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Buiy soft v hard bike case (or rent?)

caw35slrcaw35slr Posts: 439
I'm heading abroad with my bike and I need a bag or case. The first question has an immediately obvious answer: if I had a choice between soft or hard, the latter would be the obvious way to go.

So I'm interested to hear from people with good or bad experiences of travelling with a soft/padded case: which one, how did it go, what precautions did you take, do you have any regrets.

On the subject of hard cases, does anybody know of any outfit in the South East where I can hire one?

Posts

  • Ashley_RAshley_R Posts: 408
    I'm off abroad in a few weeks, hiring a hard shell case from my LBS, just ask at yours, sure they'll know of one somewhere

    Still worried about my prode and joy being safe even in the hard shell though!! :o
    You can lead an elephant to water but a pencil must be lead
  • The way baggage handlers treat luggage these days I would go for a Hard Shell, I used to compete in Triathlons abroad, and would use nothing else. Enjoy the trip.

    "I am big.It's the pictures that got small"
  • KeithGKeithG Posts: 1,010
    One thing to consider is the weight of the hard case. Its a lot and can put you severely into excess bagage charges. It's worth checking with the airline what they will allow.
    Consider also where you'll store your hard case (at home when you're not using it, if you but one) and at the destination if you hire one.
    I use a soft padded bag and pipe lagging on the frame and it's been OK so far but I accept it is a risk.
  • andypandyp Posts: 8,365
    Sigma Sport in Kingston used to hire them out but I don't know if they still do. Worth checking out.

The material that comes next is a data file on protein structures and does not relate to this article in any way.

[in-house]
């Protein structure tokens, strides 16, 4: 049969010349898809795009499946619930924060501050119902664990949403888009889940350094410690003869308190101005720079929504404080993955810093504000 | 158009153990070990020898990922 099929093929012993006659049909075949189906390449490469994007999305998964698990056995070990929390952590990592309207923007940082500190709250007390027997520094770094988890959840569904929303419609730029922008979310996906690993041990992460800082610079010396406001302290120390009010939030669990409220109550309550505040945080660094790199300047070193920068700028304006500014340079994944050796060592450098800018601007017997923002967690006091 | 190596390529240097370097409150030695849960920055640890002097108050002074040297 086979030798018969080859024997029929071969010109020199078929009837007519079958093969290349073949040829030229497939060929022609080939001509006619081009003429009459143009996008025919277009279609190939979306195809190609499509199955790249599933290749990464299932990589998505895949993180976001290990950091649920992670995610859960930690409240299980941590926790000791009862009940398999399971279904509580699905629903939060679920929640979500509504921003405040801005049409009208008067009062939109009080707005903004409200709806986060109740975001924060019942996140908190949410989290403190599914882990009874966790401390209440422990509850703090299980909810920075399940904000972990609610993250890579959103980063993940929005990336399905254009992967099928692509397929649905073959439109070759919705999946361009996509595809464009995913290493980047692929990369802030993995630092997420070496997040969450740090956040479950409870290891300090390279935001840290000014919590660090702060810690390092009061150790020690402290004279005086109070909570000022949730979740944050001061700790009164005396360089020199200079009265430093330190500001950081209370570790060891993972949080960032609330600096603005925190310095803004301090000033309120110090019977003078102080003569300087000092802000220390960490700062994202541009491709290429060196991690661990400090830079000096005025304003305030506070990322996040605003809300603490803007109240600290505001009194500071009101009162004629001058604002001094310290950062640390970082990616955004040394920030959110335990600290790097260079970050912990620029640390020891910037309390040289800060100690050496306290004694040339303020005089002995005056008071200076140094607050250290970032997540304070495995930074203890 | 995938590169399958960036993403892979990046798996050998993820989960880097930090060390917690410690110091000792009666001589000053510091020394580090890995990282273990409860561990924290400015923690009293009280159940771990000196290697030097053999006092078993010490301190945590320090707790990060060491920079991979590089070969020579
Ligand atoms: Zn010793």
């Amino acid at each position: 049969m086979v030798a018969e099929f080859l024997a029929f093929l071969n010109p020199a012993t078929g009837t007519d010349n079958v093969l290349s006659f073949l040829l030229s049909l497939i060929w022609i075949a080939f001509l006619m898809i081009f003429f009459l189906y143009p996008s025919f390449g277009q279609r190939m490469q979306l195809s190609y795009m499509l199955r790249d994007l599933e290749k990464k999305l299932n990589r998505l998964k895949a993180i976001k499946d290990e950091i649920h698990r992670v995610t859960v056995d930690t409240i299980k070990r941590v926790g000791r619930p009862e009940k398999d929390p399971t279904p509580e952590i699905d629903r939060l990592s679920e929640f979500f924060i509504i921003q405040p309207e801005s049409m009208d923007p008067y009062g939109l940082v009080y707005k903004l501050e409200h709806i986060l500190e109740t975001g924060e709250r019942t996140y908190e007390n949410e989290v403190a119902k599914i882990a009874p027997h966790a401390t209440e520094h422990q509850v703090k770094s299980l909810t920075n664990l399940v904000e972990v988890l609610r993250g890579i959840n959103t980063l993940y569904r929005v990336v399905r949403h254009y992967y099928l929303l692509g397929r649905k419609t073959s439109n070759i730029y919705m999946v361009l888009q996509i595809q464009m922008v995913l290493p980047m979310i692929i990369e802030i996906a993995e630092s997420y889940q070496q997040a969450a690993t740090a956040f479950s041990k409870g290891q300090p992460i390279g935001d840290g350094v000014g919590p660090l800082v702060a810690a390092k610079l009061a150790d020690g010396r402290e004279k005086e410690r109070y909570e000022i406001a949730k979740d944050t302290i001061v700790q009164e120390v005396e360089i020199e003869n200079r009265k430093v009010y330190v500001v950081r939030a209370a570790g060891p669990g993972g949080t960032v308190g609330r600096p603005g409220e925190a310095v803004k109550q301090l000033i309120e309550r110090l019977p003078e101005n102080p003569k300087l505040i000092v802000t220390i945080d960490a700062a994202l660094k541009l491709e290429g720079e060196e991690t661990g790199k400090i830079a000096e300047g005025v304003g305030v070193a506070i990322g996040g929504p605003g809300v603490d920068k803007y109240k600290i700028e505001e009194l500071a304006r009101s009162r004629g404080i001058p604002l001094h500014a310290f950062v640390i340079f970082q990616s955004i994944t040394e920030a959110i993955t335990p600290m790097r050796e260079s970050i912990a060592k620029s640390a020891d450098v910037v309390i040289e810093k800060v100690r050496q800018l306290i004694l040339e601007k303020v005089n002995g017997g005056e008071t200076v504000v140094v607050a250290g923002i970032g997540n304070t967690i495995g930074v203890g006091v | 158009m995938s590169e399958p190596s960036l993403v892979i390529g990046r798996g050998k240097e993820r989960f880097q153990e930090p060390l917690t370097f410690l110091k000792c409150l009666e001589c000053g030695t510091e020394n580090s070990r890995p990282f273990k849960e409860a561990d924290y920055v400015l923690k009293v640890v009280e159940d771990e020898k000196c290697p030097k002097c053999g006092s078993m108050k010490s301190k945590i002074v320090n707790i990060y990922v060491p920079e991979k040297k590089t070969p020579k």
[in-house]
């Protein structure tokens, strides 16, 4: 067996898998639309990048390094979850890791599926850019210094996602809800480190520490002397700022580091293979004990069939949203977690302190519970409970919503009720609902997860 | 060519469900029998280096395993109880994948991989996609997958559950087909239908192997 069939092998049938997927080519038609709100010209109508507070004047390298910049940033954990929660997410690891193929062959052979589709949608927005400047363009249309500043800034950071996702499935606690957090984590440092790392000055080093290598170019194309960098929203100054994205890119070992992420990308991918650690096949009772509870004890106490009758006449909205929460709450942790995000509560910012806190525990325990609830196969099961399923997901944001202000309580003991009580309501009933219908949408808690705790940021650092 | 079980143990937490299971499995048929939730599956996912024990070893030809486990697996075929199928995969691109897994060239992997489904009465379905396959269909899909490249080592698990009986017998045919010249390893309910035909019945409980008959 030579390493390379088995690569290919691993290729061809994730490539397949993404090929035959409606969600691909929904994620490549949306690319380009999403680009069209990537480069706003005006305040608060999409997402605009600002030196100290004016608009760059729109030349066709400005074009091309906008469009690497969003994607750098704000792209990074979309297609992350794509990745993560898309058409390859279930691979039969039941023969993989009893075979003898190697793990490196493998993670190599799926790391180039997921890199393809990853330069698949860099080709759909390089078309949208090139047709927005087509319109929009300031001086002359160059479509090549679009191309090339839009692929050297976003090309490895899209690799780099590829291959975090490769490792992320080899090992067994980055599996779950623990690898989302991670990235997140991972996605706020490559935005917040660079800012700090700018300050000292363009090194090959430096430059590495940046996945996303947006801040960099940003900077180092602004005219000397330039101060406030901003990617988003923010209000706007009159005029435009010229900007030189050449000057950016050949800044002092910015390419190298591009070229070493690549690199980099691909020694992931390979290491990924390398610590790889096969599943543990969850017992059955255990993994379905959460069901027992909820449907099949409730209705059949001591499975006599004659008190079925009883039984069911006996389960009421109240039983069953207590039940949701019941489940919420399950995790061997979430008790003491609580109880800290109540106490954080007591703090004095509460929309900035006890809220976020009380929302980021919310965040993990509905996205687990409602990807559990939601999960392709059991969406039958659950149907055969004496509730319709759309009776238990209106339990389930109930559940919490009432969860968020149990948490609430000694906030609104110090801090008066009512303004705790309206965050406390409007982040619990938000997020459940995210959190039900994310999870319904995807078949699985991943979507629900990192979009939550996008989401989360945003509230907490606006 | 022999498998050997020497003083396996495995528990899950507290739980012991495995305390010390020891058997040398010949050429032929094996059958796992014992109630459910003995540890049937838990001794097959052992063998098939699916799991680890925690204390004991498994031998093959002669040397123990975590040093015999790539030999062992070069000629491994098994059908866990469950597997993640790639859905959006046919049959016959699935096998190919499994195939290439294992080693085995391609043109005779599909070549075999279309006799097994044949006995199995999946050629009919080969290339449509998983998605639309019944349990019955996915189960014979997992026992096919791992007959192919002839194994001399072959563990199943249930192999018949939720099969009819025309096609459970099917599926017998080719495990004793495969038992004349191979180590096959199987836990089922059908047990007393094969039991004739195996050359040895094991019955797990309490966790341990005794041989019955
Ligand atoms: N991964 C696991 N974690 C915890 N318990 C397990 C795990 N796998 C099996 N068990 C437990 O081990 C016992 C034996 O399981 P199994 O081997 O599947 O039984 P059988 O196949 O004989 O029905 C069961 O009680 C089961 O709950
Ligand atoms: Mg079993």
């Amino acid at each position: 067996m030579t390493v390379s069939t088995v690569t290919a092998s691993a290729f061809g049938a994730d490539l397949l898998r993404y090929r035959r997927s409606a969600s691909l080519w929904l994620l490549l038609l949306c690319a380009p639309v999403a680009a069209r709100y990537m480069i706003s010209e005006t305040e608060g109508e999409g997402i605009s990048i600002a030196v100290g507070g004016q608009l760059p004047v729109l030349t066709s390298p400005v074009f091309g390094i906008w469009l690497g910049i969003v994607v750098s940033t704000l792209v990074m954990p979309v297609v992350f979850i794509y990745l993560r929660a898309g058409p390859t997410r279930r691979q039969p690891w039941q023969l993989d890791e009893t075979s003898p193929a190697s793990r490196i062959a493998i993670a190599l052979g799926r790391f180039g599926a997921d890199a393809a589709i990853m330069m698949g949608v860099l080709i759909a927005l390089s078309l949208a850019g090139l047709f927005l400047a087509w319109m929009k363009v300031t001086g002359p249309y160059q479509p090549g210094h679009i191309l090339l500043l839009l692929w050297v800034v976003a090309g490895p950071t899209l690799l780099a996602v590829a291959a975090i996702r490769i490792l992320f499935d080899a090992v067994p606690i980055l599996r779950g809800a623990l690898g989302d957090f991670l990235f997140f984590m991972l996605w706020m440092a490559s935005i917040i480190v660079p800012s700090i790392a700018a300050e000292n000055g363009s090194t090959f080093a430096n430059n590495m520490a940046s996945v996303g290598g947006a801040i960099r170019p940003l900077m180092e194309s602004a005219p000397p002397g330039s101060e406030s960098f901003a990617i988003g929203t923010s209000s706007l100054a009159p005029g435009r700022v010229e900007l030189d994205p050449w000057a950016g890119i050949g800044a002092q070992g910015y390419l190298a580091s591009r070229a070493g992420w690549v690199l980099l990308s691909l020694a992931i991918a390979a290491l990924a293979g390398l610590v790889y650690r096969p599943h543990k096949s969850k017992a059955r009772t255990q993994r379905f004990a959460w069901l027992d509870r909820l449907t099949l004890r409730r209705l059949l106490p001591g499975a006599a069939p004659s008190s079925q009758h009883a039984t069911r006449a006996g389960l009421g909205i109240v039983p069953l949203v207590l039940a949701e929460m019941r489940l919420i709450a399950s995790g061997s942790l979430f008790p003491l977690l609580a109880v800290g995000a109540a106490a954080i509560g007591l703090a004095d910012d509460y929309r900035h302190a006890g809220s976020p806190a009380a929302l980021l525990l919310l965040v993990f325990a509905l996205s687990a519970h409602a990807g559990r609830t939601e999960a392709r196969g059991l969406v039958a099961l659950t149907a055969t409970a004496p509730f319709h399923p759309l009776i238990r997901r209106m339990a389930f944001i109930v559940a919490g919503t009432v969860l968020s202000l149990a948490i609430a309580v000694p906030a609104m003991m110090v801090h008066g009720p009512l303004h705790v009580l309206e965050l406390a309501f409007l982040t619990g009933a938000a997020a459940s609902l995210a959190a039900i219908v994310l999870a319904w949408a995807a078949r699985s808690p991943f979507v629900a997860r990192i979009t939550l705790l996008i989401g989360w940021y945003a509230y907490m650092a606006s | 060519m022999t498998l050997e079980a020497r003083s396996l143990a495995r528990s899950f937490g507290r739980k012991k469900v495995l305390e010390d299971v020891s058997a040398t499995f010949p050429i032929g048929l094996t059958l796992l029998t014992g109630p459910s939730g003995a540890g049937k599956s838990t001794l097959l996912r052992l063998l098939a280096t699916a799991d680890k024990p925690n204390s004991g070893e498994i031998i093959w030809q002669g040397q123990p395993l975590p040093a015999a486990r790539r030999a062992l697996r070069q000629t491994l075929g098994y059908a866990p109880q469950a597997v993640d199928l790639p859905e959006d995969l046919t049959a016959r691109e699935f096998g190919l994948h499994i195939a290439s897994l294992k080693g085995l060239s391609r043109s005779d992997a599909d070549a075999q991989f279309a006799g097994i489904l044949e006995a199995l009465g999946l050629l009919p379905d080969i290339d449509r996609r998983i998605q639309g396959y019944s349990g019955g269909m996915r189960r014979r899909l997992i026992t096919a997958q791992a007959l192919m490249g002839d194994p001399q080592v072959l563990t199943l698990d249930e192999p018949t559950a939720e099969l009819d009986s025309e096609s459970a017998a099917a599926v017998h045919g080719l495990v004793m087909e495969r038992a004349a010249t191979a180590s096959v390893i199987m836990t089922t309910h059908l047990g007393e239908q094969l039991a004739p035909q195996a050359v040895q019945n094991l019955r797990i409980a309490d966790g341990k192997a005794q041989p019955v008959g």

• KléberKléber Posts: 6,842
    I used a soft bag. Until my frame's seat tube was crushed and the rear hanger bent off. I'd wrapped the frame with pipe insulation and stupid amounts of bubblewrap, as well as bracing the forks and rear dropouts. But the frame was trashed.

    As said above, a hard case can weigh 10kg to start with. Add in your bike, shoes and some padding you're nudging 20kg, ie your entire baggage allowance.
  • fluff.fluff. Posts: 771
    If it's a decent bike I'd go with a hard case, though I took my winter bike in a clear poly bag, so it remained obviously a bike, and it was fine. Soft bags get the worst of both worlds, they offer limited protection, while being something the baggage handlers can throw around with ease
  • stu99stu99 Posts: 177
    You could try these people in Storrington

    http://www.southdownsbikes.com/info/sou ... e_hire.php

    I think Kleber's experience emphasises the risky nature of soft bags irrespective of the amount of padding used. I've seen UK baggage handlers stack suitcases on top of soft cycle bags when unloading from the aircraft hold which convinced me never to consider this as an option. You'd be better off with a cardboard box from Halfords.
  • If you are flying, a hard case. If travelling on eurostar then a bike bag as they will let you take it on the train with you but not if it is in a box.
  • Hmm i have a hard case and have used it several times and it has more than paid for itself- worth bearing in mind if you know you are going to use it more than 5 o6 times it's worth buying. Check the airlines too easyjet and ryanair have a sports equip charge of approx £17 each way which is not bad- BA used to be free but they've changed that now.